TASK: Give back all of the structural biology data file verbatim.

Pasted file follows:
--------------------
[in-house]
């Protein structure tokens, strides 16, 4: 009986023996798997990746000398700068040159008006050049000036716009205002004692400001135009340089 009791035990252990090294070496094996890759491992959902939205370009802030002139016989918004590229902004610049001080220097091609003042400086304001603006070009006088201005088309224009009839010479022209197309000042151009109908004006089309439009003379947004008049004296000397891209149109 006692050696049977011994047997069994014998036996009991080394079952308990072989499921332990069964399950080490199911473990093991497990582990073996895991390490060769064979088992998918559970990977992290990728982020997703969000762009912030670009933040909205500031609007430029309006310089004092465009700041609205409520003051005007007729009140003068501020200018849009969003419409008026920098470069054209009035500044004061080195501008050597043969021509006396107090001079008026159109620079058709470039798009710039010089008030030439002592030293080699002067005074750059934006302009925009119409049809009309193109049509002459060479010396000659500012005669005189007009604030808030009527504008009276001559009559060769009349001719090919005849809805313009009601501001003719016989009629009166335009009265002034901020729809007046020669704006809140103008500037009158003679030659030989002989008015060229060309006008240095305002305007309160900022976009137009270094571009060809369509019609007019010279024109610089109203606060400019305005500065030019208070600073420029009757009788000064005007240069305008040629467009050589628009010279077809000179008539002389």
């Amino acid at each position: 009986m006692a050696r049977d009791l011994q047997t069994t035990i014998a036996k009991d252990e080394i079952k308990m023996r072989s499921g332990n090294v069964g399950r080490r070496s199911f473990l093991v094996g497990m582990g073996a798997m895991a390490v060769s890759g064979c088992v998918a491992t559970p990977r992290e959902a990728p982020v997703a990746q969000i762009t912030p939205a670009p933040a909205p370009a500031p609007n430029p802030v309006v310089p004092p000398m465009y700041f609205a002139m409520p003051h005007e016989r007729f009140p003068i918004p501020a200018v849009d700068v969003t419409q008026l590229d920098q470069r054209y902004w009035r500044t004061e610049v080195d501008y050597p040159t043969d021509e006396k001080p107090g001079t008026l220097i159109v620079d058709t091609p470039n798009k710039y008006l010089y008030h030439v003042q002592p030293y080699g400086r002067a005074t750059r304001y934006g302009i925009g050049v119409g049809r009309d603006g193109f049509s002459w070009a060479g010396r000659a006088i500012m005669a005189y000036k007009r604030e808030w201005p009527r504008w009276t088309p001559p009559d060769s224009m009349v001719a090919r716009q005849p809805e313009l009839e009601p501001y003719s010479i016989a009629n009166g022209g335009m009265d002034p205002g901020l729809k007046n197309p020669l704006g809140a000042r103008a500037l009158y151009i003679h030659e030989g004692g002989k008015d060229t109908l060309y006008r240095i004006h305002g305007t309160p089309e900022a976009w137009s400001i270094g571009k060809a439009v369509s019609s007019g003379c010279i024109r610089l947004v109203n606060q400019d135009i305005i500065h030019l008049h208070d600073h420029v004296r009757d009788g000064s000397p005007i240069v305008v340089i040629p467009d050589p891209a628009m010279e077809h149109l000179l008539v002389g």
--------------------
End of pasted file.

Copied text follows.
[in-house]
């Protein structure tokens, strides 16, 4: 009986023996798997990746000398700068040159008006050049000036716009205002004692400001135009340089 009791035990252990090294070496094996890759491992959902939205370009802030002139016989918004590229902004610049001080220097091609003042400086304001603006070009006088201005088309224009009839010479022209197309000042151009109908004006089309439009003379947004008049004296000397891209149109 006692050696049977011994047997069994014998036996009991080394079952308990072989499921332990069964399950080490199911473990093991497990582990073996895991390490060769064979088992998918559970990977992290990728982020997703969000762009912030670009933040909205500031609007430029309006310089004092465009700041609205409520003051005007007729009140003068501020200018849009969003419409008026920098470069054209009035500044004061080195501008050597043969021509006396107090001079008026159109620079058709470039798009710039010089008030030439002592030293080699002067005074750059934006302009925009119409049809009309193109049509002459060479010396000659500012005669005189007009604030808030009527504008009276001559009559060769009349001719090919005849809805313009009601501001003719016989009629009166335009009265002034901020729809007046020669704006809140103008500037009158003679030659030989002989008015060229060309006008240095305002305007309160900022976009137009270094571009060809369509019609007019010279024109610089109203606060400019305005500065030019208070600073420029009757009788000064005007240069305008040629467009050589628009010279077809000179008539002389």
């Amino acid at each position: 009986m006692a050696r049977d009791l011994q047997t069994t035990i014998a036996k009991d252990e080394i079952k308990m023996r072989s499921g332990n090294v069964g399950r080490r070496s199911f473990l093991v094996g497990m582990g073996a798997m895991a390490v060769s890759g064979c088992v998918a491992t559970p990977r992290e959902a990728p982020v997703a990746q969000i762009t912030p939205a670009p933040a909205p370009a500031p609007n430029p802030v309006v310089p004092p000398m465009y700041f609205a002139m409520p003051h005007e016989r007729f009140p003068i918004p501020a200018v849009d700068v969003t419409q008026l590229d920098q470069r054209y902004w009035r500044t004061e610049v080195d501008y050597p040159t043969d021509e006396k001080p107090g001079t008026l220097i159109v620079d058709t091609p470039n798009k710039y008006l010089y008030h030439v003042q002592p030293y080699g400086r002067a005074t750059r304001y934006g302009i925009g050049v119409g049809r009309d603006g193109f049509s002459w070009a060479g010396r000659a006088i500012m005669a005189y000036k007009r604030e808030w201005p009527r504008w009276t088309p001559p009559d060769s224009m009349v001719a090919r716009q005849p809805e313009l009839e009601p501001y003719s010479i016989a009629n009166g022209g335009m009265d002034p205002g901020l729809k007046n197309p020669l704006g809140a000042r103008a500037l009158y151009i003679h030659e030989g004692g002989k008015d060229t109908l060309y006008r240095i004006h305002g305007t309160p089309e900022a976009w137009s400001i270094g571009k060809a439009v369509s019609s007019g003379c010279i024109r610089l947004v109203n606060q400019d135009i305005i500065h030019l008049h208070d600073h420029v004296r009757d009788g000064s000397p005007i240069v305008v340089i040629p467009d050589p891209a628009m010279e077809h149109l000179l008539v002389g």